Investments  

Neptune fund doubles to £700m

Neptune fund doubles to £700m

Neptune’s Mark Martin has said it has been comparatively simple to invest inflows into his fund, in spite of the portfolio doubling in size since the start of the year.

Mr Martin’s UK Mid Cap fund has increased from £360m in size at the start of the year to £700m.

In the past year, only Old Mutual Global Investors’ Richard Buxton, Lindsell Train’s Nick Train and Jupiter’s Steve Davies have enjoyed higher levels of inflows into their UK equity funds, data from FE Analytics shows.

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The Neptune manager has had to invest these inflows into a UK mid-cap space which Schroders said earlier this year was suffering from reduced liquidity.

But Mr Martin said such problems were “not an issue” for him.

He added that the growth of his portfolio had not impacted his investment decisions, and that the fund was “sufficiently far away” from requiring the implementation of capacity constraints.

Accordingly, the manager has used inflows to add to favoured sectors, such as healthcare. Companies from this industry represent the Neptune UK Mid Cap fund’s largest sector overweight.

“We have been opportunistically adding to some positions on the recent weakness in the stockmarket, since it has presented some opportunities to buy companies we like,” Mr Martin said.

Healthcare makes up just 3 to 4 per cent of his benchmark, the FTSE 250 index. But he now holds 22 per cent of his fund in the sector.

The manager added to his positions during the downturn in markets in August, buying more of stocks such as pharmaceutical company Vectura, which is involved in product development for airway-related diseases.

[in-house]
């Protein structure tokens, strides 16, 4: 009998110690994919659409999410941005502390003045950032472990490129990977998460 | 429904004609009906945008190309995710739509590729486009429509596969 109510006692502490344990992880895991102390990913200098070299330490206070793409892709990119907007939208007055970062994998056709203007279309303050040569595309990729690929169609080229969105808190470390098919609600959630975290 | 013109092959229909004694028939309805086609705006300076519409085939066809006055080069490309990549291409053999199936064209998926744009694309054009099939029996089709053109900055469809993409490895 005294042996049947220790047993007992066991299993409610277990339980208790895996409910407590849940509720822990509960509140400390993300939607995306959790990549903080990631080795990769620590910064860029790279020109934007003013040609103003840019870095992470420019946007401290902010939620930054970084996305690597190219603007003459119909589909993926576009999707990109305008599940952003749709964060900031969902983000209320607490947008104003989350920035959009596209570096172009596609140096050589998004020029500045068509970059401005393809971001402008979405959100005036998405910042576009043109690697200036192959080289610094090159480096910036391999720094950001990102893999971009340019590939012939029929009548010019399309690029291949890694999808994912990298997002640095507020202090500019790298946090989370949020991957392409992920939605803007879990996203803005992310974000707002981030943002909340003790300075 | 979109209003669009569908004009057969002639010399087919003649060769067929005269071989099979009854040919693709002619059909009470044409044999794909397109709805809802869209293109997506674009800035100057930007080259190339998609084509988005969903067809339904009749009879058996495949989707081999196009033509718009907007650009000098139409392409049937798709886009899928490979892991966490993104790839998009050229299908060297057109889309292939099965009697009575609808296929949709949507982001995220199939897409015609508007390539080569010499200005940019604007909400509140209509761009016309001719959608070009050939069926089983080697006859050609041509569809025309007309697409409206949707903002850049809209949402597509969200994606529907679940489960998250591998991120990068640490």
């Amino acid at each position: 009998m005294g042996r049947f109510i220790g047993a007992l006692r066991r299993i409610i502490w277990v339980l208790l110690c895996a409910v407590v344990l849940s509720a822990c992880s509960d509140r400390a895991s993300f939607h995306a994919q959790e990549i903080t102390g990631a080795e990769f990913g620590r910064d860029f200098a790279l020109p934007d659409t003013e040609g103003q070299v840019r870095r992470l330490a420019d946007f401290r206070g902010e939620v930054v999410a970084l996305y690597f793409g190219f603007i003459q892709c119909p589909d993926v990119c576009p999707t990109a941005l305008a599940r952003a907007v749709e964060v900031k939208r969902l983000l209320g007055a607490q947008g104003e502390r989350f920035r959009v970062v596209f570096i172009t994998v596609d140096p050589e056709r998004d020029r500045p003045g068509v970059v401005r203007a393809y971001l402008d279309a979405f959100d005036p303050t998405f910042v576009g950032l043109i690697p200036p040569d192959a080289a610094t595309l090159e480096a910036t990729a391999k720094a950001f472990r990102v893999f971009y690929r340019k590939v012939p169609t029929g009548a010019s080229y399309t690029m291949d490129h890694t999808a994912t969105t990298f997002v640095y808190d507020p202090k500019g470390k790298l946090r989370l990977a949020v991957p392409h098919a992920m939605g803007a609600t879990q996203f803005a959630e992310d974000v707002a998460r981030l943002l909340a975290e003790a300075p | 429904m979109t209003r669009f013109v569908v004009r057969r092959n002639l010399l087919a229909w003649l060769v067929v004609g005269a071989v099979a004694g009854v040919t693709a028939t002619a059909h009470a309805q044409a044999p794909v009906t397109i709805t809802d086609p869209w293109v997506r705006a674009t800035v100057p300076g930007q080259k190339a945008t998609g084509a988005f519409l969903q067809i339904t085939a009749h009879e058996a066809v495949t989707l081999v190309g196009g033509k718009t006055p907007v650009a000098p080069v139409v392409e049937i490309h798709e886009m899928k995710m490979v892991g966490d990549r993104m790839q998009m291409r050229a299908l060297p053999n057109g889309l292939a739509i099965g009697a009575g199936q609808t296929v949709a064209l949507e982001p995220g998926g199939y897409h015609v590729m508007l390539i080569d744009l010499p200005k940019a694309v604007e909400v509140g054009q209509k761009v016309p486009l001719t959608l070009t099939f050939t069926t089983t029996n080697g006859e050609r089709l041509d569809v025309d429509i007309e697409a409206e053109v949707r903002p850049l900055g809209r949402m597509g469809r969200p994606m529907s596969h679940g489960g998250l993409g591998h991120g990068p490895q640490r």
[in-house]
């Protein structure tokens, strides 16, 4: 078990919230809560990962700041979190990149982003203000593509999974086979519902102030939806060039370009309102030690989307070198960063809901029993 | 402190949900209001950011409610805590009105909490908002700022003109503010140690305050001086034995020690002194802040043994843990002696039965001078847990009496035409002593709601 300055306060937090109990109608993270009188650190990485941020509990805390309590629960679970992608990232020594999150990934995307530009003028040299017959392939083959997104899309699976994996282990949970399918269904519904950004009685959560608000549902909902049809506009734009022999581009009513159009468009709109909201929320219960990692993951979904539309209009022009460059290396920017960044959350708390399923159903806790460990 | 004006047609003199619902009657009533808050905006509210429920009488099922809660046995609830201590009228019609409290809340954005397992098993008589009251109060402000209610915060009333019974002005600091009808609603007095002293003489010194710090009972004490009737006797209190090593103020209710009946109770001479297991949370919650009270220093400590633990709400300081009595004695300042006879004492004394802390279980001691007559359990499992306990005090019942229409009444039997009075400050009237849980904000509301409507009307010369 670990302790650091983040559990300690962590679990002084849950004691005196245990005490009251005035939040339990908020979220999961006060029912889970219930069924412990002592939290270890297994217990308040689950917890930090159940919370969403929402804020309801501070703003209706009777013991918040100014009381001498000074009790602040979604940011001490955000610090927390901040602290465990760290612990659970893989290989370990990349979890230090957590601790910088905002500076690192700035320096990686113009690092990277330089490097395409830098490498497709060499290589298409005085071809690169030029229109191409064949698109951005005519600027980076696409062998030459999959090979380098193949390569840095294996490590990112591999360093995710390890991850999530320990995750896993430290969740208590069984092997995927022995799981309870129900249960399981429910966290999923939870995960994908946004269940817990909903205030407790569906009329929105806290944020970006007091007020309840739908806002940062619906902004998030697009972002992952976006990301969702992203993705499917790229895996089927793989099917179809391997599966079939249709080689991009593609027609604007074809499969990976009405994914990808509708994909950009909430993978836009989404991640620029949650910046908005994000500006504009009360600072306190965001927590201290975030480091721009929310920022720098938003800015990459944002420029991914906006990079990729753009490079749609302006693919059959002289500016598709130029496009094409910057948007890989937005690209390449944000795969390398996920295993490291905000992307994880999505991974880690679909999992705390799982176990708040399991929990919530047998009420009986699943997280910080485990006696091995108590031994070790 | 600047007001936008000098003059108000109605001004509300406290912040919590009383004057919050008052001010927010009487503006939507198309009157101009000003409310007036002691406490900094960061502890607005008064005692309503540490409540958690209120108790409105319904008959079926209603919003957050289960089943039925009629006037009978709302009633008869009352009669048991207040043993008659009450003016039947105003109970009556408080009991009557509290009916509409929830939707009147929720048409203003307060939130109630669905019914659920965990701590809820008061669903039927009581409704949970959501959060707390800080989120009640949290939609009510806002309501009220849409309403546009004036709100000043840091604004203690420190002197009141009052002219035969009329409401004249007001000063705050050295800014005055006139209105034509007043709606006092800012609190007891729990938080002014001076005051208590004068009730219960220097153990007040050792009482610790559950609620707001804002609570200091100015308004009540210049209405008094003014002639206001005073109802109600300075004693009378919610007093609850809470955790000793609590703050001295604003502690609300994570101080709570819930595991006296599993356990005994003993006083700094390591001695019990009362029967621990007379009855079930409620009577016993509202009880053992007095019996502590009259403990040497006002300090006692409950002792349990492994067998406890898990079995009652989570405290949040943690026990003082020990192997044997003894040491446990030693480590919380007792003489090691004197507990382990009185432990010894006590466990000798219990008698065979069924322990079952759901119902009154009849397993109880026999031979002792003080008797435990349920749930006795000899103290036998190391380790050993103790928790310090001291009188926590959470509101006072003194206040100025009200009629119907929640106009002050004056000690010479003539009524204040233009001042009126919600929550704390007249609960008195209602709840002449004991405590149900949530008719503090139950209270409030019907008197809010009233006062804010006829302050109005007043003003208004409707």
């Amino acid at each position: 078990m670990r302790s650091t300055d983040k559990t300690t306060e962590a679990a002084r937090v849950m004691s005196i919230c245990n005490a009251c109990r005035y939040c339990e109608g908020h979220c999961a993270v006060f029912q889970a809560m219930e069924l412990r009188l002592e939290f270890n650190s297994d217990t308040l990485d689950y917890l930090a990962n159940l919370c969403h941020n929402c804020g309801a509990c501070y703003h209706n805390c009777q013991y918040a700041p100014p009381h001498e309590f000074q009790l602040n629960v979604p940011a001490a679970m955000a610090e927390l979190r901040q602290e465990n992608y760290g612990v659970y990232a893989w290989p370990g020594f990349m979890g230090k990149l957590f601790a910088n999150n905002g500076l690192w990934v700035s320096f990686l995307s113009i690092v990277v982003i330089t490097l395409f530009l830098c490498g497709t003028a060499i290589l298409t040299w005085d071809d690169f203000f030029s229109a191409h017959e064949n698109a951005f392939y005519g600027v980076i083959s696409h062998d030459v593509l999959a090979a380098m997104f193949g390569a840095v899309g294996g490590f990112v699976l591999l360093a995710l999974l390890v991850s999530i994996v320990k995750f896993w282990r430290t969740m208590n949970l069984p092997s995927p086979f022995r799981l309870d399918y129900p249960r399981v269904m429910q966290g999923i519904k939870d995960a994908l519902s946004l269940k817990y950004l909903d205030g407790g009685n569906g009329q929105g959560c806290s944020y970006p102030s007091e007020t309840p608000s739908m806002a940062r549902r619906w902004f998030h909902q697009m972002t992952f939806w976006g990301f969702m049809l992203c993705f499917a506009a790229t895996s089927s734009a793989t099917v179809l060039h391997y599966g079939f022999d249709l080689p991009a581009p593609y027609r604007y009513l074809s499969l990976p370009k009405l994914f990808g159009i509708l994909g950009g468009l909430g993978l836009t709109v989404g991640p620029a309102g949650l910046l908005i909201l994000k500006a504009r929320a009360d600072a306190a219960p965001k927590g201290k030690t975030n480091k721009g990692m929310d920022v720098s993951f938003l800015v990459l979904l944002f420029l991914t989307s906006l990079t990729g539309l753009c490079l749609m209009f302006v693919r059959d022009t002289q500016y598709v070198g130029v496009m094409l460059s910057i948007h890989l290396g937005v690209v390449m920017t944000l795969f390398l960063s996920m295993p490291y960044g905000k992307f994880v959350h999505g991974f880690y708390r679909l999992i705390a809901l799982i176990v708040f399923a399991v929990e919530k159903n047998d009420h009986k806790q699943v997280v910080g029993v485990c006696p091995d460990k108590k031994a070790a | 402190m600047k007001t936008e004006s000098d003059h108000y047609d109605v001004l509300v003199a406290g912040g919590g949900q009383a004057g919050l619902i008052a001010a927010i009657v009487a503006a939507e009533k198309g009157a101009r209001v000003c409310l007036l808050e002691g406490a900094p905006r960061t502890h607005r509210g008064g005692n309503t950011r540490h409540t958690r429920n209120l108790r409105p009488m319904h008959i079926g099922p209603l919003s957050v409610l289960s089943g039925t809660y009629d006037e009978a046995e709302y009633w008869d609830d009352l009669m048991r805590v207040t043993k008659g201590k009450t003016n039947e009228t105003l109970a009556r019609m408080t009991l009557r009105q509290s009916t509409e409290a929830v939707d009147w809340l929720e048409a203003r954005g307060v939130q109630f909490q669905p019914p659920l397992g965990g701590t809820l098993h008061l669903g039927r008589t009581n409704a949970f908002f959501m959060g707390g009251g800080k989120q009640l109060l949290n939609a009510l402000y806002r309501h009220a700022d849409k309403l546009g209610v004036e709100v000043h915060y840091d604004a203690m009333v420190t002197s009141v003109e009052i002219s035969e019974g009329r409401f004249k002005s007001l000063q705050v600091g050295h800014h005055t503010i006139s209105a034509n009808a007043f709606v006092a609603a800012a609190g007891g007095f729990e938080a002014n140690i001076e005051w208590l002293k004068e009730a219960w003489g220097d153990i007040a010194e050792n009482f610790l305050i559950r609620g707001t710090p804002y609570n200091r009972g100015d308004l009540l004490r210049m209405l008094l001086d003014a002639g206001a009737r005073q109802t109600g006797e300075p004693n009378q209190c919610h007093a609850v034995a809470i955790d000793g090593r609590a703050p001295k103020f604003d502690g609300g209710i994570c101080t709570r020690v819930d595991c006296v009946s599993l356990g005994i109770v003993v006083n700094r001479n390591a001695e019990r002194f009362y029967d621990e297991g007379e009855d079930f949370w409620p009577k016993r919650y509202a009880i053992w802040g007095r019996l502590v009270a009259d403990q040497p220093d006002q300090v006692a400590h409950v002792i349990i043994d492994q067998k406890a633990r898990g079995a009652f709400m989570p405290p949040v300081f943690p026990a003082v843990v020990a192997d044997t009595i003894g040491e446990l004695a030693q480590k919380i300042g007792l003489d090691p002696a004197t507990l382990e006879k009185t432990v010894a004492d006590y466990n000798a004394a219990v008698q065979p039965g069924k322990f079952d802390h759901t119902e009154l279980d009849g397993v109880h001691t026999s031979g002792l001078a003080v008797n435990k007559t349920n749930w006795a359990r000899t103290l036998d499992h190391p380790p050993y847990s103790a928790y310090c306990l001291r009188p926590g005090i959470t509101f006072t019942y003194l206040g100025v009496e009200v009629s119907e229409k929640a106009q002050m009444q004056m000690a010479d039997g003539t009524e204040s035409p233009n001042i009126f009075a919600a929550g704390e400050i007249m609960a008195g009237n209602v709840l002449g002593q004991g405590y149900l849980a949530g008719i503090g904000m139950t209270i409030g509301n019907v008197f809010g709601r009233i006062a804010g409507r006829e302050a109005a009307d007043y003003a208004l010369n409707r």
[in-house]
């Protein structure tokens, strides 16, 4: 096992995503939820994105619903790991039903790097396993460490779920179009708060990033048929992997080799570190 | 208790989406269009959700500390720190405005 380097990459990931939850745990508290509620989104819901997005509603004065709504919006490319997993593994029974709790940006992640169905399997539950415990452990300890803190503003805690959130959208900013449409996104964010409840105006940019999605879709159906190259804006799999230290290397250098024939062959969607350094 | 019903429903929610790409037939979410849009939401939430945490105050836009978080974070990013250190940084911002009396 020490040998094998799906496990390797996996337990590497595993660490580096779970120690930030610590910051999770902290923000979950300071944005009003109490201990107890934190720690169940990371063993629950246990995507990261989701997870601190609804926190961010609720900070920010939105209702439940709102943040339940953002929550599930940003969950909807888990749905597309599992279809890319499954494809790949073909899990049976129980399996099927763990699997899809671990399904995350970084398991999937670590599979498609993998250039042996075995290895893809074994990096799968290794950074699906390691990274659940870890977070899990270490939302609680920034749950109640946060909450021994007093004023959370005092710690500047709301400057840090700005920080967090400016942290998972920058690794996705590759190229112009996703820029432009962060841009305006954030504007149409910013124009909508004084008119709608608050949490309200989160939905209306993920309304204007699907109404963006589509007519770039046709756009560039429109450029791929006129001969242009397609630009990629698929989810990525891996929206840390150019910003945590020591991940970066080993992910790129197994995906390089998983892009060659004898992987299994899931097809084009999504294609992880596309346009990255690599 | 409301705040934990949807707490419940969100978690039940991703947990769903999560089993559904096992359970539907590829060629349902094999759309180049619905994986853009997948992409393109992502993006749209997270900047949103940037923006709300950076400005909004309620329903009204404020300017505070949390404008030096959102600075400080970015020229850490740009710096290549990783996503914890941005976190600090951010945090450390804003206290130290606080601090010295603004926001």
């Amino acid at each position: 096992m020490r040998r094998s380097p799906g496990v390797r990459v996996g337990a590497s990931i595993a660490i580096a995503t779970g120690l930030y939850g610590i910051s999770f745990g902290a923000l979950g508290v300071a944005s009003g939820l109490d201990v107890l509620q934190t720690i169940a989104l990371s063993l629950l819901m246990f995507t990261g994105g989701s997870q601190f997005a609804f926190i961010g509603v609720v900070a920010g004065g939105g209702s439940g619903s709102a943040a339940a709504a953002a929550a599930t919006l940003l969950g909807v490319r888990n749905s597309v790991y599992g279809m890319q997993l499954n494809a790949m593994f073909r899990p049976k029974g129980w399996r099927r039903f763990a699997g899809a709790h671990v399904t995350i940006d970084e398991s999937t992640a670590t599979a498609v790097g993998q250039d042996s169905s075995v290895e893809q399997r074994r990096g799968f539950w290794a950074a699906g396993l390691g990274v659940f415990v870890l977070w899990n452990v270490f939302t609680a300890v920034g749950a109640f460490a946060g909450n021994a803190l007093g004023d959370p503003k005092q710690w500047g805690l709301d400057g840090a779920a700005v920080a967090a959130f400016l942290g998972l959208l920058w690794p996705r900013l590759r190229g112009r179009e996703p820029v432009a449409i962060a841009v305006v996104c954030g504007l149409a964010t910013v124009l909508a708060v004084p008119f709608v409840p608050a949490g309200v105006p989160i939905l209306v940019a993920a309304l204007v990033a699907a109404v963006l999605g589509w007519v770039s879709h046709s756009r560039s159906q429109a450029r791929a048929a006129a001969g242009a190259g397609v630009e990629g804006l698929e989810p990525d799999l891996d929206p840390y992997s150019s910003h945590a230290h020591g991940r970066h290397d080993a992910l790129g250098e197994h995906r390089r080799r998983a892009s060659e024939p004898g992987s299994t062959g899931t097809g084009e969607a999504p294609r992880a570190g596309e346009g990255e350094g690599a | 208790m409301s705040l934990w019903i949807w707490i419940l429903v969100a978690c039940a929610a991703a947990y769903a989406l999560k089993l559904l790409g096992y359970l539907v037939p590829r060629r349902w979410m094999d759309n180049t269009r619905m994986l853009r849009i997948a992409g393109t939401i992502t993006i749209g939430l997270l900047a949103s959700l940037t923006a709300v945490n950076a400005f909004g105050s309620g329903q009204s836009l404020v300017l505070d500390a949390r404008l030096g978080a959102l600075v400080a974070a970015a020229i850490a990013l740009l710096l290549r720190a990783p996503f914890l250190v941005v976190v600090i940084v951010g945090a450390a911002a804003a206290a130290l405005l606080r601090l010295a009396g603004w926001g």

The stock was already his third-largest position, making up 5.1 per cent of the portfolio at the end of July.

Content with his holdings, Mr Martin did not sell out of any amid the recent market volatility.

“We are keeping a very close eye on the Chinese economy, but so far we have not seen anything that gives us cause for concern,” he said.

“The volatility of recent markets is quite healthy. It’s been a long time since we’ve had it.”

During the volatility the manager also added to his fourth-largest holding, Devro, which made up 4.9 per cent of his portfolio at the end of July.

Devro manufactures and distributes goods derived from collagen, principally sausage casings.

Meanwhile, Mr Martin has continued to offload some of his plays in the housebuilding sector.

The manager was an early adopter of positions in housebuilders, first investing in the sector in 2009 – a decision that helped him move up the performance ranks.

However, he dumped all of his holdings in the sector at the end of last year.

He maintained exposure then by holding housebuilder suppliers such as Marshalls, which manufactures natural stone and concrete landscaping products. But he has since sold out of that stock on “valuation grounds”.

Nonetheless, Mr Martin is sticking with his largest position, flooring and bed retailer Carpetright.